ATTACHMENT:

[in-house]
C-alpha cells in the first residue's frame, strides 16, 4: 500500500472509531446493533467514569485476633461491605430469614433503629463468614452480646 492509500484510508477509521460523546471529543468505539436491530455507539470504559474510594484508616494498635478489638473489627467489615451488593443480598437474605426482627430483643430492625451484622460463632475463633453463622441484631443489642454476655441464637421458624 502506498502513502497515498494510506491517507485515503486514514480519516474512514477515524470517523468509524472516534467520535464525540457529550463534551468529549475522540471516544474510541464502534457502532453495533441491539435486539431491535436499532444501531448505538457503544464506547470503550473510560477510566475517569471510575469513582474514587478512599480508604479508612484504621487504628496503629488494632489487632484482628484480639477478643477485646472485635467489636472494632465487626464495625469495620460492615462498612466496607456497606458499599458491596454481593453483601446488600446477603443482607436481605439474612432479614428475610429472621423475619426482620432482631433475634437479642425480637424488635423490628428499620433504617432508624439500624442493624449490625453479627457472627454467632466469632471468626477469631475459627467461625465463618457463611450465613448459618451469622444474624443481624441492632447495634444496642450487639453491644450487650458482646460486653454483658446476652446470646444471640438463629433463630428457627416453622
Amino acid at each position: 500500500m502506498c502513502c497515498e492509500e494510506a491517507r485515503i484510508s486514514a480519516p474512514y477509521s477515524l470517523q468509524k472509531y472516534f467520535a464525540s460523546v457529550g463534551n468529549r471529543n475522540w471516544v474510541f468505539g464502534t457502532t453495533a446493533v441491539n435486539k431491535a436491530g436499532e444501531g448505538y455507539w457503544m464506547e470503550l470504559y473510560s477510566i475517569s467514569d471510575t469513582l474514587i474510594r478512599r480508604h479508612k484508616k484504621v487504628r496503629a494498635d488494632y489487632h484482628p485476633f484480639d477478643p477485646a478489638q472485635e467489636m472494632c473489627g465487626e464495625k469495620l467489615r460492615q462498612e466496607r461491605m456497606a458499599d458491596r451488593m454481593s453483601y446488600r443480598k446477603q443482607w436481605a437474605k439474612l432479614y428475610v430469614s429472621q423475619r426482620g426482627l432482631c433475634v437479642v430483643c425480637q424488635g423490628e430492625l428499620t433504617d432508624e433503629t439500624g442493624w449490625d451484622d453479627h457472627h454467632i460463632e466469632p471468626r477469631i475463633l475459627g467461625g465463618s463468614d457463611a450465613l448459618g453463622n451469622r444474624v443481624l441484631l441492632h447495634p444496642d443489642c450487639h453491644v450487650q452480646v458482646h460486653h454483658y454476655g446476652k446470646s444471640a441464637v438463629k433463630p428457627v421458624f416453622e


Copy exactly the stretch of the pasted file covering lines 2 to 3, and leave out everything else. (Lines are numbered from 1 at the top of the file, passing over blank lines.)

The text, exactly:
C-alpha cells in the first residue's frame, strides 16, 4: 500500500472509531446493533467514569485476633461491605430469614433503629463468614452480646 492509500484510508477509521460523546471529543468505539436491530455507539470504559474510594484508616494498635478489638473489627467489615451488593443480598437474605426482627430483643430492625451484622460463632475463633453463622441484631443489642454476655441464637421458624 502506498502513502497515498494510506491517507485515503486514514480519516474512514477515524470517523468509524472516534467520535464525540457529550463534551468529549475522540471516544474510541464502534457502532453495533441491539435486539431491535436499532444501531448505538457503544464506547470503550473510560477510566475517569471510575469513582474514587478512599480508604479508612484504621487504628496503629488494632489487632484482628484480639477478643477485646472485635467489636472494632465487626464495625469495620460492615462498612466496607456497606458499599458491596454481593453483601446488600446477603443482607436481605439474612432479614428475610429472621423475619426482620432482631433475634437479642425480637424488635423490628428499620433504617432508624439500624442493624449490625453479627457472627454467632466469632471468626477469631475459627467461625465463618457463611450465613448459618451469622444474624443481624441492632447495634444496642450487639453491644450487650458482646460486653454483658446476652446470646444471640438463629433463630428457627416453622
Amino acid at each position: 500500500m502506498c502513502c497515498e492509500e494510506a491517507r485515503i484510508s486514514a480519516p474512514y477509521s477515524l470517523q468509524k472509531y472516534f467520535a464525540s460523546v457529550g463534551n468529549r471529543n475522540w471516544v474510541f468505539g464502534t457502532t453495533a446493533v441491539n435486539k431491535a436491530g436499532e444501531g448505538y455507539w457503544m464506547e470503550l470504559y473510560s477510566i475517569s467514569d471510575t469513582l474514587i474510594r478512599r480508604h479508612k484508616k484504621v487504628r496503629a494498635d488494632y489487632h484482628p485476633f484480639d477478643p477485646a478489638q472485635e467489636m472494632c473489627g465487626e464495625k469495620l467489615r460492615q462498612e466496607r461491605m456497606a458499599d458491596r451488593m454481593s453483601y446488600r443480598k446477603q443482607w436481605a437474605k439474612l432479614y428475610v430469614s429472621q423475619r426482620g426482627l432482631c433475634v437479642v430483643c425480637q424488635g423490628e430492625l428499620t433504617d432508624e433503629t439500624g442493624w449490625d451484622d453479627h457472627h454467632i460463632e466469632p471468626r477469631i475463633l475459627g467461625g465463618s463468614d457463611a450465613l448459618g453463622n451469622r444474624v443481624l441484631l441492632h447495634p444496642d443489642c450487639h453491644v450487650q452480646v458482646h460486653h454483658y454476655g446476652k446470646s444471640a441464637v438463629k433463630p428457627v421458624f416453622e